You Be the Judge – Life Insurance Under a Separation Agreement – Part II
Yesterday, I set out the fact situation in Turner v. DiDonato (2009), 95 O.R. (3d) 147 (Ont. C.A.).
The trial judge decided that Dilia was entitled to the difference between the insurance proceeds that she received and the $100,000 insurance policy that was supposed to be in place. The trial decision was upheld on appeal.
The trial judge held that there was a clear breach of the Separation Agreement, and that the remedy was appropriate in order to put Dilia in the position that she would have been in had the contract been performed.
The Court of Appeal did not agree that the trial judge did not give properly interpret the Separation Agreement. In particular, it did not agree that the clause allowing Dilia to have a first charge against the estate for in the event that Albert died without insurance provided Dilia with the appropriate remedy. This clause, the Court of Appeal held, did not apply because Albert did, in fact, have insurance – it was simply insufficient.
The Court of Appeal also dismissed the suggestion that the insurance policy was simply security for the support payments. Firstly, the Separation Agreement did not express that it was security. Secondly, the Separation Agreement did not allow Albert to reduce the amount of insurance as the support obligations diminished. Thirdly, it was held that allowing Dilia less under the Separation Agreement as a result of its breach by Albert than Dilia would have received but for the breach was “counterintuitive”. Fourthly, the estate’s suggestion that it would have a claim against Dilia for any insurance proceeds in excess of the support obligations was “at odds” with the stated intention of the parties in the Separation Agreement to fully settle their rights and obligations.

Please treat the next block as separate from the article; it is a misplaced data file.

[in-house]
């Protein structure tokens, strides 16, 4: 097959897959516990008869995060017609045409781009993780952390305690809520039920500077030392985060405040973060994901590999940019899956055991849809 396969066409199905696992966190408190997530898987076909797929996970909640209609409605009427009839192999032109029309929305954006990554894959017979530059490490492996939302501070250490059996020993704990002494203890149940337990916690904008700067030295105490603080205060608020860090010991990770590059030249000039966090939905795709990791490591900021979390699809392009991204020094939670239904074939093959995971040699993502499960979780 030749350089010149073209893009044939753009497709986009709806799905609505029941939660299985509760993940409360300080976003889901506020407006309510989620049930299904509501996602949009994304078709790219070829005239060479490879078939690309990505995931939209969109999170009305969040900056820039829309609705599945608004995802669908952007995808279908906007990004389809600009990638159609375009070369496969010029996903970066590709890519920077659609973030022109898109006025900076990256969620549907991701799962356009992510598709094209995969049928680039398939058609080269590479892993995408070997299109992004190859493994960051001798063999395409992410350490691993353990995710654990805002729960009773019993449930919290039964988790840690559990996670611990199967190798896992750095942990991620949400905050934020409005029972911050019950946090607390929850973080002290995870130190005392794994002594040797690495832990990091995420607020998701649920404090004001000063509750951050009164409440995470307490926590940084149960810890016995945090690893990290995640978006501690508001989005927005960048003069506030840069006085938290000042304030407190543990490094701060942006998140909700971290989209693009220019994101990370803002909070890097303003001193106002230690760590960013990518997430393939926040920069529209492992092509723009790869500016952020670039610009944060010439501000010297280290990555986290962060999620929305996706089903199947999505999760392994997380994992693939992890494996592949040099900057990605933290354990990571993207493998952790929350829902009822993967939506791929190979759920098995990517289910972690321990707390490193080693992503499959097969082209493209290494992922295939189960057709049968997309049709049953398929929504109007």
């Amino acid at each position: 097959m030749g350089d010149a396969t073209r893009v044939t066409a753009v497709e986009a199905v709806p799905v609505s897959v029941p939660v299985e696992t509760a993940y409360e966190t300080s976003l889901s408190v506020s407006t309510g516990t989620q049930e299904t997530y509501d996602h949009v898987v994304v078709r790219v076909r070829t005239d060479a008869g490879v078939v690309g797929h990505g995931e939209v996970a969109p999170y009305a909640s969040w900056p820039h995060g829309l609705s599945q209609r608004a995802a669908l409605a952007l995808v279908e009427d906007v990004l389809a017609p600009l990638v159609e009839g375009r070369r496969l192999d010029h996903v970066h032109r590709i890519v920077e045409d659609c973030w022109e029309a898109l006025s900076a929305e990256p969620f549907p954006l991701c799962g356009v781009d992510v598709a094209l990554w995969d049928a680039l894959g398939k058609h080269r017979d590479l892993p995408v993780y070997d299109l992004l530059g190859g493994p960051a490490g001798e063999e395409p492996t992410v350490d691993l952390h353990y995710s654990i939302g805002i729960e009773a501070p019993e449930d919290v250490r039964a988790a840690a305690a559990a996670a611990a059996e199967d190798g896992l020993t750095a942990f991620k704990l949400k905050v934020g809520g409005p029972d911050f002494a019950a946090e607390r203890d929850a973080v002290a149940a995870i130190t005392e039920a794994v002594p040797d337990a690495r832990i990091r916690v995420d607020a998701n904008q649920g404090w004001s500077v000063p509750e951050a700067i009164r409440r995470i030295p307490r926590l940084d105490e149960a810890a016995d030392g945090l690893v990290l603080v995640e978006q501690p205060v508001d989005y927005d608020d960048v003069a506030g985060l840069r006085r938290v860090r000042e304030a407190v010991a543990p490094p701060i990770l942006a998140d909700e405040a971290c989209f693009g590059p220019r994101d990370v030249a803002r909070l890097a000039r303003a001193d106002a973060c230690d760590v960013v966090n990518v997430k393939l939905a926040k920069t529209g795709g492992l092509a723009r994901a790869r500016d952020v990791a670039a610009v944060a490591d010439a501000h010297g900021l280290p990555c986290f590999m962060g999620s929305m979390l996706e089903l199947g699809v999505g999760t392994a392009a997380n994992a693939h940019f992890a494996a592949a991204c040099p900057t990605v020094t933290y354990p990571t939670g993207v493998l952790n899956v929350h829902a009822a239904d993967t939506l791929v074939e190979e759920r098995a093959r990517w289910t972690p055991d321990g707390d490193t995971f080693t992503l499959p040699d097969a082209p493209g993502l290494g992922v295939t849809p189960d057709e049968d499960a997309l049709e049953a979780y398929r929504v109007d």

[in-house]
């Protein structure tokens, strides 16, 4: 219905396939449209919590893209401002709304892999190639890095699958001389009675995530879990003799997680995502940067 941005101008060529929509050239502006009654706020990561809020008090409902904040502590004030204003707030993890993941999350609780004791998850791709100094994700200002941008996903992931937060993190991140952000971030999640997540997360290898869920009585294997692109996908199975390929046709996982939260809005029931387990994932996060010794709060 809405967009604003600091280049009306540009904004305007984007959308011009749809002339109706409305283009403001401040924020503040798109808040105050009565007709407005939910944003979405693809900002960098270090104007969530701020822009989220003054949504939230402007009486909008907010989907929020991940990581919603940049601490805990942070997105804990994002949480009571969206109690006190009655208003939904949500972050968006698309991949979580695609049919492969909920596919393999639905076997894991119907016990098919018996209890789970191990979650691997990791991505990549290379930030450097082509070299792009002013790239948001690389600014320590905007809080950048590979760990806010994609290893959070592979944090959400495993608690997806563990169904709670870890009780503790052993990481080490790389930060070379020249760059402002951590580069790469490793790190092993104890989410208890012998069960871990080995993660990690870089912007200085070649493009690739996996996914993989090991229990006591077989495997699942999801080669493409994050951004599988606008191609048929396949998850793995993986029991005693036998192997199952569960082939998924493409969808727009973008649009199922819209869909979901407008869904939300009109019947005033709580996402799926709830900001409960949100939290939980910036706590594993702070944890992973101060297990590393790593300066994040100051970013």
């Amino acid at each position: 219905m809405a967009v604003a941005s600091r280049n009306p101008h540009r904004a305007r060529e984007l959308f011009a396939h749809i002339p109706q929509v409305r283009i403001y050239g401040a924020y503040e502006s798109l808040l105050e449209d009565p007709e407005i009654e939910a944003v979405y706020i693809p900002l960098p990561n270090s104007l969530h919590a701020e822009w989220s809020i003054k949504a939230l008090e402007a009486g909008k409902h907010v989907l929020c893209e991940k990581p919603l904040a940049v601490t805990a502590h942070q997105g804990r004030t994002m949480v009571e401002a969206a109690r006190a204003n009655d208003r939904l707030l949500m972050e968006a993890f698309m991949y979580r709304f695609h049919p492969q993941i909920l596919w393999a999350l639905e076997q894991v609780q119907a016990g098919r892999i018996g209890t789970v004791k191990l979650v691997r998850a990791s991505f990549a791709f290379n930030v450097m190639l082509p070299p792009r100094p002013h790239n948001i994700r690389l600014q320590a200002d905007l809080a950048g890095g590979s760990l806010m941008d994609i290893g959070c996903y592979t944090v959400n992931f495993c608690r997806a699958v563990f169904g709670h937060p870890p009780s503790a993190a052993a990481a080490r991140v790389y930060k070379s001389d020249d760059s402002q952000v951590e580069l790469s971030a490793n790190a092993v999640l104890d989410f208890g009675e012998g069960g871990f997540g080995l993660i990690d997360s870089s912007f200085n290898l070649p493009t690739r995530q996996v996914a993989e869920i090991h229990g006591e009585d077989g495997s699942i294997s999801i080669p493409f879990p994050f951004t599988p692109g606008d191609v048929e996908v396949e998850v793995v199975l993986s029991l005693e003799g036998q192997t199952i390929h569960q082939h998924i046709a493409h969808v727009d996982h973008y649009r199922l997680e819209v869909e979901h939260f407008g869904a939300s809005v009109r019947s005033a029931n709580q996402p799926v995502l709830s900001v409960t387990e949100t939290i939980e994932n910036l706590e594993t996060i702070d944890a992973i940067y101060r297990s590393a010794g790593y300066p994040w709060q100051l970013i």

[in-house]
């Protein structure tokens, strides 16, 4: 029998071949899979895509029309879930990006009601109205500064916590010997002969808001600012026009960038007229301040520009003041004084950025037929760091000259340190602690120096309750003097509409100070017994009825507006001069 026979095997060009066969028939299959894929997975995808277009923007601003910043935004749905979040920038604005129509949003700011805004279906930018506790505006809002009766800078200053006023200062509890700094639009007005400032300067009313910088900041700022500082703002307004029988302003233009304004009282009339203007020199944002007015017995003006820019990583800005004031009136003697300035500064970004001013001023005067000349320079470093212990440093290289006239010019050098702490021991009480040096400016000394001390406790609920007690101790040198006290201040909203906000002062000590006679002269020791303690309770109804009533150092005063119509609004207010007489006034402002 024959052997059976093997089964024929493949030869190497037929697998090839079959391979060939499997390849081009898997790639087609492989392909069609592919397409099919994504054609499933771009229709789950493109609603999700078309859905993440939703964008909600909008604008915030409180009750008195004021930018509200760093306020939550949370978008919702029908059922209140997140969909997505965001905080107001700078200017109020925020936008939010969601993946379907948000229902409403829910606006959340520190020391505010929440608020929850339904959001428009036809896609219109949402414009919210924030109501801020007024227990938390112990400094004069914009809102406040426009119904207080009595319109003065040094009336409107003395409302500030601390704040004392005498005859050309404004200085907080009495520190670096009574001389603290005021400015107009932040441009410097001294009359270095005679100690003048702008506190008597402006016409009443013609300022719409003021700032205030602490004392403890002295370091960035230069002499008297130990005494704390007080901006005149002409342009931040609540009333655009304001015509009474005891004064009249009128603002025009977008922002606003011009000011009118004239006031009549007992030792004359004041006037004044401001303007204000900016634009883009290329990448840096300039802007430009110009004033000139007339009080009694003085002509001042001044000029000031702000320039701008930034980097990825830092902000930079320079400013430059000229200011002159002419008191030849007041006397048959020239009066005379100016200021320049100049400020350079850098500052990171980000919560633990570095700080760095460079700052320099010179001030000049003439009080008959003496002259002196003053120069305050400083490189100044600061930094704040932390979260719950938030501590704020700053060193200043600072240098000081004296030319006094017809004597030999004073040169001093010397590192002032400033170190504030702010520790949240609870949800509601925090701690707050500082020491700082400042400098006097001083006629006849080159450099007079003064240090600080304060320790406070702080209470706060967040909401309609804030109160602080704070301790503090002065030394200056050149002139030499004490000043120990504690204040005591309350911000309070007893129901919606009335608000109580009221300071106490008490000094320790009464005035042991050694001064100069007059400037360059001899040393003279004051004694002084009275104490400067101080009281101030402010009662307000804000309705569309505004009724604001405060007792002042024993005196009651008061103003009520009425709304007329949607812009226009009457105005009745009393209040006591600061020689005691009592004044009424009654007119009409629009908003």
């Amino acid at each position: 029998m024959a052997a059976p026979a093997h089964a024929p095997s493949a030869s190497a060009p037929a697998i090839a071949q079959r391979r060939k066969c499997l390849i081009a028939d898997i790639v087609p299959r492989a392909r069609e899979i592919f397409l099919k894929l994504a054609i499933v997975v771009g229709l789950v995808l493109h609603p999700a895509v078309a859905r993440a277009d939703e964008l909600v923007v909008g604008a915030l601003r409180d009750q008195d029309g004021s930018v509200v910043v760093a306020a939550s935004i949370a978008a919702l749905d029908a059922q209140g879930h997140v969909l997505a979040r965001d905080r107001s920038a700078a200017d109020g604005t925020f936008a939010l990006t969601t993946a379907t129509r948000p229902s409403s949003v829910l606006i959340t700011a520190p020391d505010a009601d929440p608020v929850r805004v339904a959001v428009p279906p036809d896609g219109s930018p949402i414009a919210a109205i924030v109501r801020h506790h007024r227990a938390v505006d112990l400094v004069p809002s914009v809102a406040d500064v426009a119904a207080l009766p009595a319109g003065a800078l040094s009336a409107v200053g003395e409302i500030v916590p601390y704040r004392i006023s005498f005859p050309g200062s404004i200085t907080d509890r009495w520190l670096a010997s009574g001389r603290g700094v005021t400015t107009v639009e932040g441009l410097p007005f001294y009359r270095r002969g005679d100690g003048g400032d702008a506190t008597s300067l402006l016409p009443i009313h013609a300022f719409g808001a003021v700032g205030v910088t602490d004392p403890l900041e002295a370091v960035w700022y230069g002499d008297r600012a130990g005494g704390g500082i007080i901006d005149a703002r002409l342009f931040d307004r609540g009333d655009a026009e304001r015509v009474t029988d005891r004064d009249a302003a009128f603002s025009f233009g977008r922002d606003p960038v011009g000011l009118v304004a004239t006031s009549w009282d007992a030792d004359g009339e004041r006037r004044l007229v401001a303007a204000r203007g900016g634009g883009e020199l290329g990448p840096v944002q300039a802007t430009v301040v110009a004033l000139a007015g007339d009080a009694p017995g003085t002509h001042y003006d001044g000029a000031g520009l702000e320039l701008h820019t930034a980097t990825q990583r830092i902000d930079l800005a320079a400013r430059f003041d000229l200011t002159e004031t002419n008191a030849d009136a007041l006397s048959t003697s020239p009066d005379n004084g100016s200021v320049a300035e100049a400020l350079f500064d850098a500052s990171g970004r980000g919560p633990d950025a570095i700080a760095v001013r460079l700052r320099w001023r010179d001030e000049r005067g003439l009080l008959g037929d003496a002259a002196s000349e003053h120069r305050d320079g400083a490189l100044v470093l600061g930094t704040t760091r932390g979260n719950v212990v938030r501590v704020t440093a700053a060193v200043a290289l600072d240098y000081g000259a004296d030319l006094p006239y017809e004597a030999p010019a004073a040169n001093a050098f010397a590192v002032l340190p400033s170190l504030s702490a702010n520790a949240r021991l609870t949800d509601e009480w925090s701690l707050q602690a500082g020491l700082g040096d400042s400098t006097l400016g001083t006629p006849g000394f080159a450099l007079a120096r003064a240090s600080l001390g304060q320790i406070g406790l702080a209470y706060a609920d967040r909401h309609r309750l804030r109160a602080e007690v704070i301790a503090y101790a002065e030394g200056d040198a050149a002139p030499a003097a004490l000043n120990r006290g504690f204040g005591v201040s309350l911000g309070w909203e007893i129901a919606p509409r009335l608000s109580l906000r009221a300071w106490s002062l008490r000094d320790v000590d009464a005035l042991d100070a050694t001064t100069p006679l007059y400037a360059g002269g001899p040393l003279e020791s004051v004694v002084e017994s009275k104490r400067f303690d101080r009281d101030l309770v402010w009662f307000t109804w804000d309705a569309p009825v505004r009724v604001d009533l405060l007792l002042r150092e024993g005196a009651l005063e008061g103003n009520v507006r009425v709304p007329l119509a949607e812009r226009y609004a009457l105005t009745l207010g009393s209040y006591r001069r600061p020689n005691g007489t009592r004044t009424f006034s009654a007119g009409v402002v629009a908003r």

The Court of Appeal agreed that Dilia’s admission that her understanding was that the insurance policy was security for the support payments was not relevant. The Separation Agreement was unambiguous, and contained an “entire agreement” clause, and extrinsic evidence was irrelevant. Further, as such, corroboration under s. 13 of the Evidence Act was not required, as the decision was based on the interpretation of the agreement, and not the evidence of Dilia. Finally, the Court of Appeal dismissed the suggestion that Dilia received a windfall: it held that Dilia received simply what she was to receive under the Separation Agreement.
Did you concur or are you in dissent?